Skulls and Skeletons: Human Bone Collections and Accumulations
McFarland, 2001/01/01 - 263 ページ
Of the parts of the human body, the bones have a unique durability that lends itself to collection. Provided a body has not been cremated, the skeletal remains can be recovered even millions of years after death, cleaned of flesh and debris, studied at length, and stored indefinitely without the maintenance that wet specimens require.
Motivations for collecting human skeletal material range from the practical (in anthropology, medicine, forensics) to the ritualistic (phrenology, in the relics of martyrs and saints). This book is an examination of those motivations and the collections they have brought about--catacombs, ossuaries, mass graves, prehistoric excavations, private collections, and institutions. The book contains sections on procuring, handling, storing, transporting, cleaning, and identifying skeletal remains. The repatriation of remains and legislation covering the topic are also addressed.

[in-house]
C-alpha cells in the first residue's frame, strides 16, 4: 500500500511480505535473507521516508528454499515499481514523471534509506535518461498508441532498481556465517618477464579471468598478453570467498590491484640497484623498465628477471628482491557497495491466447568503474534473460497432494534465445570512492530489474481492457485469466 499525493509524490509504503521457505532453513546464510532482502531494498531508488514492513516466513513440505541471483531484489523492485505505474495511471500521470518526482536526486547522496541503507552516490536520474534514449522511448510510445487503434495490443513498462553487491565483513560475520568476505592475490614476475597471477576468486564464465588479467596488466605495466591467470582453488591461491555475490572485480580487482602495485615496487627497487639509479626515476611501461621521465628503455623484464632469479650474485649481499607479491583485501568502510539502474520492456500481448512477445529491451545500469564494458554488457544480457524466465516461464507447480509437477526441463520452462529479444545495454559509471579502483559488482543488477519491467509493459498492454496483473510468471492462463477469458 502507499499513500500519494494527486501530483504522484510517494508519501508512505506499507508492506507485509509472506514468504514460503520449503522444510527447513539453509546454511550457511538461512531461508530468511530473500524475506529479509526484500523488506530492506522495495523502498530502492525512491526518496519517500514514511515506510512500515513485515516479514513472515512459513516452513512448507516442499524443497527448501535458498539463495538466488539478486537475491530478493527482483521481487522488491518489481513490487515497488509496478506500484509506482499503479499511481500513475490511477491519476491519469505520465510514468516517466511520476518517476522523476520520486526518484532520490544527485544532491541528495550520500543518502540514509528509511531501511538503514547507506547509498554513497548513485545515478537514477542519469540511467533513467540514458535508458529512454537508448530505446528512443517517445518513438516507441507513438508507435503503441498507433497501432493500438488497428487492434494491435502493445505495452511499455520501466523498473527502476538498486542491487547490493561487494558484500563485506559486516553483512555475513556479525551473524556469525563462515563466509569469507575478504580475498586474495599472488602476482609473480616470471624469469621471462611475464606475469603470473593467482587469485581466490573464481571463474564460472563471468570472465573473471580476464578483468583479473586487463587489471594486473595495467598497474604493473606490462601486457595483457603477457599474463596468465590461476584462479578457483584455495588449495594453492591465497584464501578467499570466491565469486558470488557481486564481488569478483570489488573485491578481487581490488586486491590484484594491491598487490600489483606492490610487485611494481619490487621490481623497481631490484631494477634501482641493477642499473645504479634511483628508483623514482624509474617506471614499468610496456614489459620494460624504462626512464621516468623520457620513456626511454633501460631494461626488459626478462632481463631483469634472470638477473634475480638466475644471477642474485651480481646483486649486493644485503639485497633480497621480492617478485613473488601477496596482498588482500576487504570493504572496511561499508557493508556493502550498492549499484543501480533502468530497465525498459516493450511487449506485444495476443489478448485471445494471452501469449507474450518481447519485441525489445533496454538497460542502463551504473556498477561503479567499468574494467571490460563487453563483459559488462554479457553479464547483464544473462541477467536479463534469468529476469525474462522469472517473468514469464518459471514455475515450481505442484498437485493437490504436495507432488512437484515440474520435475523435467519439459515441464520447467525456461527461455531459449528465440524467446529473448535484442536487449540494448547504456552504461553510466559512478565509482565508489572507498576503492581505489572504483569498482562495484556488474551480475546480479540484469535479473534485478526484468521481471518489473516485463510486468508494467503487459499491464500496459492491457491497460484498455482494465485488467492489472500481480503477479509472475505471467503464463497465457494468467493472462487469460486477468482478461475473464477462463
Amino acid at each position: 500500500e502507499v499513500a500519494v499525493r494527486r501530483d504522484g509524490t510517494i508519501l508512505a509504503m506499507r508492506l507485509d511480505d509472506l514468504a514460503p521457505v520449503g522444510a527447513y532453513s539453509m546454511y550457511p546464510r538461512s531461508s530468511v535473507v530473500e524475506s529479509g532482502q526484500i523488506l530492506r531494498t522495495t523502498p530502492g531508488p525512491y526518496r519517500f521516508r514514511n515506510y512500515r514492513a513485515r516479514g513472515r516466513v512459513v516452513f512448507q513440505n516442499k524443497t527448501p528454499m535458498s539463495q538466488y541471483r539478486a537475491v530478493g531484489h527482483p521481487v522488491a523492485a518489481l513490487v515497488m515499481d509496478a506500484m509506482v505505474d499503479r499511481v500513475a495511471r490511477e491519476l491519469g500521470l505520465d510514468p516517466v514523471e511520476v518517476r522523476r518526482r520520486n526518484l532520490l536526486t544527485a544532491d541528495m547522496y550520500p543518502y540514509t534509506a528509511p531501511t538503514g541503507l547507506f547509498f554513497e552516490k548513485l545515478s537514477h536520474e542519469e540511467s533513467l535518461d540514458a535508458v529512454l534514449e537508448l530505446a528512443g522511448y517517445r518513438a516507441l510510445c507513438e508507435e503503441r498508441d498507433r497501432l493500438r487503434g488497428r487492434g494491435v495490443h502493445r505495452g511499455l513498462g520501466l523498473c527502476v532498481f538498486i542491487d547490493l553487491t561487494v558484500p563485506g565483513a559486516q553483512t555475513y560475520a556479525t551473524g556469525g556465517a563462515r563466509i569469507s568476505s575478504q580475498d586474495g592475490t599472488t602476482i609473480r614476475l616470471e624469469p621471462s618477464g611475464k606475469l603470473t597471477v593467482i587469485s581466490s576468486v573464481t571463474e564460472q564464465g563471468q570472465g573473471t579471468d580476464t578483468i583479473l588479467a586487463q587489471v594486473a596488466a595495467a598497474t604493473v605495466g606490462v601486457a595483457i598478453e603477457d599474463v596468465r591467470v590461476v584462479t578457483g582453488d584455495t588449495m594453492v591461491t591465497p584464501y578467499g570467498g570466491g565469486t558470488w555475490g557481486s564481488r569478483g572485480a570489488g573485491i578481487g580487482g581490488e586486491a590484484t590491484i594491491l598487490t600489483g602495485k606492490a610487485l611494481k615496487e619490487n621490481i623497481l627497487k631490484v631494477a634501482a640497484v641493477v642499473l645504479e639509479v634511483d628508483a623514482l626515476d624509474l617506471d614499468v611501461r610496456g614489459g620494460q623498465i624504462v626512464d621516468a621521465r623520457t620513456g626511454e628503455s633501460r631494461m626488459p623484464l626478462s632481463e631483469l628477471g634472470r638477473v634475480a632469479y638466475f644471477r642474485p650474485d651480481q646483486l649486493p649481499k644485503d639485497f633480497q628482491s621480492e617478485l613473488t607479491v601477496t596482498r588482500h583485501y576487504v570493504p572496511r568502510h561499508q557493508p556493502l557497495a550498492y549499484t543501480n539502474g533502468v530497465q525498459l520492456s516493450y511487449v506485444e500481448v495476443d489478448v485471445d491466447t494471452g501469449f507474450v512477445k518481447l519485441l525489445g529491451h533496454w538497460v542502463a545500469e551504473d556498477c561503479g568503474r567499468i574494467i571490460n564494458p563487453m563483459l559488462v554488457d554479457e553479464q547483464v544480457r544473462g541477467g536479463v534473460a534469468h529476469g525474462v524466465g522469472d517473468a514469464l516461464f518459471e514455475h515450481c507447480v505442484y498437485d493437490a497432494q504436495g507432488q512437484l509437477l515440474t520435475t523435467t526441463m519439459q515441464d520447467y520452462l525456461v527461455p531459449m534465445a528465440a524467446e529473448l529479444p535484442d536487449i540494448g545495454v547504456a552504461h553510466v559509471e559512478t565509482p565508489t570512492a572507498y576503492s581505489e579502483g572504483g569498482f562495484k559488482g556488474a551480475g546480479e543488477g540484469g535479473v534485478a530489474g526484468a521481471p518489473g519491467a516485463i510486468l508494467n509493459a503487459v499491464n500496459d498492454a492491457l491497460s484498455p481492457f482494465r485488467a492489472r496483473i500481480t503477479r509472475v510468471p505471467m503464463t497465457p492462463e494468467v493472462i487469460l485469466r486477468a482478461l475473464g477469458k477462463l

レビュー - レビューを書く
他の版 - すべて表示
Aboriginal analysis anatomy Anthropology archaeological archaeologists body Buikstra burial buried catacombs catacombs of Paris catalog cemetery century church cluding Clyde Snow contained crania cranium Crow Creek crypt cultural curated Custer dating dead death Dickson Mounds display dissection documented donated examined excavated exhibit femur forensic anthropologists fossils fragments Hallstatt Hamann-Todd Collection human bones human remains human skeletal remains identified Indian individuals institutions Kennewick Laboratory later lection located long bones mains male mandible ments Museum of Natural NAGPRA National Museum Native American Natural History ossuary osteological paleopathology pathology percent physical anthropologists placed population prehistoric preserved reburial records recovered relics removed repatriation ribs saints sample scientific scientists seum skeletal collections skeletal material skeletons Smithsonian specimens teeth Terry Collection tibia tion tombs trauma tribes trophy skulls Ubelaker and Grant ulna University vertebrae visitors Walker In press Willey